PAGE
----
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Accelerators speed up or shorten the reaction time required for a cement slurry to become a hardened mass. In the case of oilfield cement slurries, this indicates a reduction in thickening time and/or an increase in the rate of compressive-strength development of the slurry. Acceleration is particularly beneficial in cases where a low-density (e.g., high-water-content) cement slurry is required or where low-temperature formations are encountered. Of the chloride salts, CaCl2 is the most widely used, and in most applications, it is also the most economical. The exception is when water-soluble polymers such as fluid-loss-control agents are used.
Alhuraishawy, Ali K. (Missan Oil Company, Missouri University of Science and Technology) | Almansour, Abdullah (King Abdulaziz City for Science and Technology) | Bai, Baojun (Missouri University of Science and Technology) | Wei, Mingzhen (Missouri University of Science and Technology) | Imqam, Abdulmohsin (Missouri University of Science and Technology) | Geng, Jiaming (Missouri University of Science and Technology)
Abstract The latest oil price decline simply increases the demand for enhanced oil recovery (EOR) and pushes research developers to keep improvements in oil recovery. The goal is always to recover as much oil as possible at the lowest possible cost. Low-salinity water flooding (LSWF) is an EOR method that operates at a lower cost than other EOR methods, which makes it a preferred area of interest for oil industry economists, who continue to call for EOR costs to come down. The objective of this study was to test the ability of low-salinity waterflooding to improve oil recovery from low permeability sandstone reservoirs. Four types of tests were conducted: imbibition, interfacial, core flooding, and zeta potential tests. Three key factors were studied: salinity of the injected water, type of salt, and aging time. Their influence on the amount of oil recovery, stabilized injection pressure, pH, and permeability reduction was determined. Berea sandstone was used in all experiments. Sodium chloride (NaCl) and calcium chloride (CaCl2) were used to prepare the brine. The imbibition test and core flooding results showed that the oil recovery increased as brine concentration decreased for both sodium chloride and calcium chloride. Sodium chloride resulted in higher oil recovery than calcium chloride at a certain salinity in both imbibition and core flooding tests. The oil recovery factor results during the second water flooding cycle (after aging for 24 hrs.) showed more oil recovered during low salinity waterflooding. The stabilized inaction pressure was higher for CaCl2 than NaCl injection at certain flow rate and brine concentrations. Effluent pH values became more basic during low salinity water flooding for both sodium and calcium chloride. The zeta potential results showed that decreasing the salinity of injected water resulted in a decrease of the zeta potential value for both injection cycles, before and after aging for 24 hours. Results also imply Low- salinity water flooding redistributes the flowing paths by releasing sand particles and some fine minerals causing the flow path to narrow. Thus, low salinity water flooding can create a new streamline (fluid flow diversion) and improve both displacement and sweep efficiency.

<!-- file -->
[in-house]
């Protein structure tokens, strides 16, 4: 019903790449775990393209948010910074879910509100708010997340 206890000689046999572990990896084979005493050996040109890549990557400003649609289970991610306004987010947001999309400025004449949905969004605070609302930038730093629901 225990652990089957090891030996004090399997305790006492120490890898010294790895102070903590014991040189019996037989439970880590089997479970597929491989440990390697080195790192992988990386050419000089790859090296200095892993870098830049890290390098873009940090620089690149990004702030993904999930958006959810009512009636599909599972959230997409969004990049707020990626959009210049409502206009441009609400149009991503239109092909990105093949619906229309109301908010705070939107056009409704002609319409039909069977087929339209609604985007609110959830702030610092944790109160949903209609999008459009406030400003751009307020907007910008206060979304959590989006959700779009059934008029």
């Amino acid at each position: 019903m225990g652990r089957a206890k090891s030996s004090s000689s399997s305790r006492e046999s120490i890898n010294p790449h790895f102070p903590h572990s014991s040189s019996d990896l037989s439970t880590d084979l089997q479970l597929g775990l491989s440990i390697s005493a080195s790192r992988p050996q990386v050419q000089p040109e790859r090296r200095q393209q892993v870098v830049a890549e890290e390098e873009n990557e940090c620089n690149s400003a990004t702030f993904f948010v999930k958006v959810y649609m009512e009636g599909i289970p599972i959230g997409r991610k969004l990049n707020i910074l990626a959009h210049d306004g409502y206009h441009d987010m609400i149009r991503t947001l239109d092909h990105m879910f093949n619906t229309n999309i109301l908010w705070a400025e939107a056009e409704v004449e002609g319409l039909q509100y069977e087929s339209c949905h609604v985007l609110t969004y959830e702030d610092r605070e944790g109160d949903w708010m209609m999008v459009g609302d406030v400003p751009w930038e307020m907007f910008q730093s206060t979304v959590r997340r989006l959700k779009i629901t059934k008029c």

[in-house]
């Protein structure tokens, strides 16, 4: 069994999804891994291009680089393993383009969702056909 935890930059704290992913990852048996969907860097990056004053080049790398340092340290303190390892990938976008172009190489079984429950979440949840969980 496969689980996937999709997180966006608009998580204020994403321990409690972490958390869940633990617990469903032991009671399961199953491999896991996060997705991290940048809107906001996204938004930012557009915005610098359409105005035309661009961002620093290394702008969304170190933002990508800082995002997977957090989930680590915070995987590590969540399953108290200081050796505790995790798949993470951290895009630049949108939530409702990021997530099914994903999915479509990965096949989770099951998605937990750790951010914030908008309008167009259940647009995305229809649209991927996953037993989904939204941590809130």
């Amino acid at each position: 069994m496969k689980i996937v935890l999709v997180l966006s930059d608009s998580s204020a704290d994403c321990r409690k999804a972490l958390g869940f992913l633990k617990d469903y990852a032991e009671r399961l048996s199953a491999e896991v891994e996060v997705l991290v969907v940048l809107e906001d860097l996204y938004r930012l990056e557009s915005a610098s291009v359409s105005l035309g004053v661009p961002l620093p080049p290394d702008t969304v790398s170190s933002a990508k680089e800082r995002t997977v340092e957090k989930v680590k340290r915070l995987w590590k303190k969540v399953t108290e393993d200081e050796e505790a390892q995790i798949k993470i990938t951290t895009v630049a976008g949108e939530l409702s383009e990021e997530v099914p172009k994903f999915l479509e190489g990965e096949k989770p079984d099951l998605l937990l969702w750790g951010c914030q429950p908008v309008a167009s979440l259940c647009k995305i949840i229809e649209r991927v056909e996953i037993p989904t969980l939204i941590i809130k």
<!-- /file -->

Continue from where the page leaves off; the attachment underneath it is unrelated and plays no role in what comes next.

Most common brines are sodium chloride NaCl, potassium chloride KCl and calcium chloride CaCl2. Brine densities may range from 8.33 to 19 lb/gal (1 to 2.28 g/cc). The USGS definition of a brine is a salinity of more than 35,000 mg/L (after USGS, 1984). Water having more than 30,000 mg/L dissolved material, but not necessarily corresponding to ocean water with respect to ionic ratios. Most common brines are sodium chloride NaCl, potassium chloride KCl and calcium chloride CaCl2.
Calcium sulfate (CaSO4) in the form of gypsum and anhydrite is one of the more prevalent evaporite minerals typically found in the carbonate rocks of the western Canadian sedimentary basin (WCSB). Most calcium sulfate scale inhibitors used for acid treatments rely on either the retardation of CaSO4crystal growth or the creation of soluble complex salts with the calcium ions. A broad-spectrum scale inhibitor has been specially formulated for high-salinity and acid solutions that not only prevents the precipitation of CaSO4but also helps inhibit the initial dissolution of CaSO4. Covering a vast extension of 1.4 million km2, the WCSB is between the southwestern border of the Canadian shield in Manitoba and the eastern flank of the Canadian Rocky Mountain system in British Columbia. Approximately half of the WCSB is composed of carbonate reservoirs.
Abstract Xanthan gum and other naturally obtained polymers have been used extensively in the petroleum industry as a "viscosifier" in drilling, completion, workover and hydraulic fracturing fluids. Other than the effects of shear rate, pH and temperature, the performance of various polymers can be greatly affected by salinity, due to their sensitivity to metal ions of different salts contained in the commonly used solvents. In today’s oilfield operations, it is not uncommon to combine polymers with sea water or brine of a known salt concentration in order to generate certain desired fluid properties. Consequently, the importance of understanding the compatibility and shear properties of polymer fluids in brine solvents for coiled tubing operations cannot be underemphasized. However, while there are several existing literatures on the various methods of viscosifying brine solutions with polymers, only a handful have attempted to describe the flow properties of viscosified brine. In order to bridge this knowledge gap, the present experimental study examines the compatibility and flow characteristics of Xanthan gum at various polymer loadings with different concentrations of Calcium Chloride (CaCl2) brine. An unprecedented set of flow data was acquired using an experimental flow-loop comprising of ½ in. straight and coiled tubing sections. The data demonstrated a continual decrease in drag reduction and increased friction pressure loss with increasing brine density. A comparison of those data with predicted data show that the hydraulic properties of viscosified brine can be fairly estimated using existing friction factor correlations. Nevertheless, additional flow data must be acquired with various brines and polymers to develop correlations with better accuracy.